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Restoring Faith in Wheeling's Buildings

Former City Churches Are Born Again As Businesses

December 15, 2013
By REBECCA OLSAVSKY Staff Writer , The Intelligencer / Wheeling News-Register

WHEELING - In what were previously places of worship, business owners have reimagined the purposes of two local churches.

Both the red brick building located at 26 South Broadway Street on Wheeling Island and the property at 136 Edgwood Street in the Woodsdale neighborhood again find visitors entering the doors after surviving years of being in disrepair.

For Paula Lane, the Wheeling Island church, built in 1865, serves as the location for her business, Bellamente Salon and Spa. Purchasing the then-condemned property 14 years ago, Lane began intervals of reconstruction and renovation to transform the space into a salon.

Article Photos

Photos by Rebecca Olsavsky
Paula Lane, Bellamente Salon and Spa owner and stylist, trims niece Corinne Tork’s hair.

According to Lane, who has 25 years of hairdressing experience, moving and returning to school for nursing contributed to "putting the project on hold." During the last six months, however, she has committed her energy to the business "full-time."

"I decided to finish the project here," Lane said.

Seeing results at every step of the process has given Lane "more motivation." She believes it is important to focus on one area at a time during renovation. Now the owner and stylist at Bellamente, Lane has plans to increase the business' number of clients and employees. In addition to advertising, she will contact other hair stylists whom she knows.

"Many of my clients live in Ohio and Wheeling," Lane said. "It's a good location."

Bellamente offers haircuts, coloring, facials, waxing, laser hair removal, spot removal and spray tanning, among other services.

With translation of the business' Italian name referencing beauty, Lane hopes to create an atmosphere fitting of that description.

She believes Bellamente's decor is both Victorian and eclectic.

"People like the feel of it," Lane said. "They think it's a little bit different."

She added that any decor has to be a little bit bigger to be in proportion with the scale of the church's walls and ceiling.

Residing in an apartment at the back of the church, Lane believes the "cozy" salon and spa atmosphere, combined with her lack of a work commute, makes her more accessible to clients.

"It's like welcoming people into your home," Lane said.

For Joan L. Berlow Smith, the home atmosphere came built-in to the church located in Woodsdale as it begins its third stage of life. In what was originally a church, then remodeled as a home, Smith recently opened a business selling gifts, jewelry and decor.

The Jeweled Bird opened three weeks ago, but Samuel T. Posin, who works with Smith, said business has been good.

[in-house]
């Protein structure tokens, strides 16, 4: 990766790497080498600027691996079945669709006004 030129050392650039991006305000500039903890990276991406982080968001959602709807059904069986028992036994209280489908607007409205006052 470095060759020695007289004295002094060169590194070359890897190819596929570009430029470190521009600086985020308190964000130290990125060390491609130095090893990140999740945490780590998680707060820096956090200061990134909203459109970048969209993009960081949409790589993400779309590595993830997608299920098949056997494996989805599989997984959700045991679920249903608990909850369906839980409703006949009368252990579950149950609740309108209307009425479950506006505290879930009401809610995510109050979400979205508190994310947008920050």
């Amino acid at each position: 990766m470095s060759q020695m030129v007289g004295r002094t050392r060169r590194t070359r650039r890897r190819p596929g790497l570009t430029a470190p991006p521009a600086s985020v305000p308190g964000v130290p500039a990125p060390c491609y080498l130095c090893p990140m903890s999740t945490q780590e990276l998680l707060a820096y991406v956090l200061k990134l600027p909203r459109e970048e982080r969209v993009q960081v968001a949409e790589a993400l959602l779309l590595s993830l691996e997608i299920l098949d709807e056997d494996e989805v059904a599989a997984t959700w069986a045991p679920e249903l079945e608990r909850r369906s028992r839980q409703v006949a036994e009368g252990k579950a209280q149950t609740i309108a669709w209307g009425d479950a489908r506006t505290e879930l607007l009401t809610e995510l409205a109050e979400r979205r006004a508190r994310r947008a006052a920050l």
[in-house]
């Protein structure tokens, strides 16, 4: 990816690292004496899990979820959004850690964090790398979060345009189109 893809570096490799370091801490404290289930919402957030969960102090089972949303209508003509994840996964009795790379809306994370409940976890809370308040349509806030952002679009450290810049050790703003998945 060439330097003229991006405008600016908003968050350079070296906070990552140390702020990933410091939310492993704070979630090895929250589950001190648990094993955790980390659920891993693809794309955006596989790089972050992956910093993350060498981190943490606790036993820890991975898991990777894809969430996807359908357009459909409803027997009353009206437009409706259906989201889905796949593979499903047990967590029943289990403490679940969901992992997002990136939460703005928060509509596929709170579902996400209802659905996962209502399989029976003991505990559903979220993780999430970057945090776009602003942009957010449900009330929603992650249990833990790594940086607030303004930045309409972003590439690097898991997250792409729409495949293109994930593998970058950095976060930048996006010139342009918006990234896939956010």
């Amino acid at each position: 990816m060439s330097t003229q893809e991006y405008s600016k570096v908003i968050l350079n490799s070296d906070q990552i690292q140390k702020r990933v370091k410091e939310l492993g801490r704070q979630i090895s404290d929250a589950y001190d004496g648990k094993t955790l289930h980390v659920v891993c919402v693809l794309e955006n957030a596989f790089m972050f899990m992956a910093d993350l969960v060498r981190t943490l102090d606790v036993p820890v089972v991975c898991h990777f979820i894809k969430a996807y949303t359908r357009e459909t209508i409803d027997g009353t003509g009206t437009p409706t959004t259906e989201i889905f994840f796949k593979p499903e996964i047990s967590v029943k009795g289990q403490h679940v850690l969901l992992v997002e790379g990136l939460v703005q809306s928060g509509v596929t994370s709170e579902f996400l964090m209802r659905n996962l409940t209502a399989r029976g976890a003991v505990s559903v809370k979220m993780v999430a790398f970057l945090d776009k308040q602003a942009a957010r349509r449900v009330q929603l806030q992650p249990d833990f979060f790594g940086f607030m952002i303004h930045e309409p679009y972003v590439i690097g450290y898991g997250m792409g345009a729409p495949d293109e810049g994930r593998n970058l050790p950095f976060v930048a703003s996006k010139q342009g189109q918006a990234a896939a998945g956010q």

"There has not been one day we have not had a lot of people," Posin said.

Smith added she enjoys thinking about the people who previously frequented the space for prayer.

"What we have is unique," Smith said. "It's not just a store, it's an experience. We've brought life back into the church."

Describing the atmosphere of the 1932 property as "enchanting, warm and fragrant," Smith listed the business' product offerings as including vintage furnishings, candles, local art, stained glass lamps, vases, clocks and crystal, among many others.

The Jeweled Bird creates customizable gift baskets as a nod to Smith's previous out-of-home craft. Collectibles from countries such as Spain and France are also available for purchase. Customers will find a jewelry department and complementary coffee bar in the space.

Between the property being used as a church and a business, Smith said it served as a home for Charlotte Morris, an "artist and designer" from Pittsburgh. Choosing to reside in the space, Morris renovated the old church to include home essentials such as a kitchen and bedroom. Once Morris chose to move closer to family, the church was again for sale.

Having already started to think about doing something creative, Smith connected to Morris and the latter's efforts to maintain the integrity of structural elements such as the church's windows.

"She had a vision," Smith said. "I took off on that."

Smith purchased the property one year ago and began fully committing her time to the project six months ago. Although getting things the way she wanted has been difficult, Smith enjoyed decorating the space.

Further, as she lived in Woodsdale during her childhood, the location of her new business venture holds particular value.

For more information about The Jeweled Bird, visit www.thejeweledbird.com. To contact Bellamente Salon and Spa, call 304-232-7066.

 
 
 

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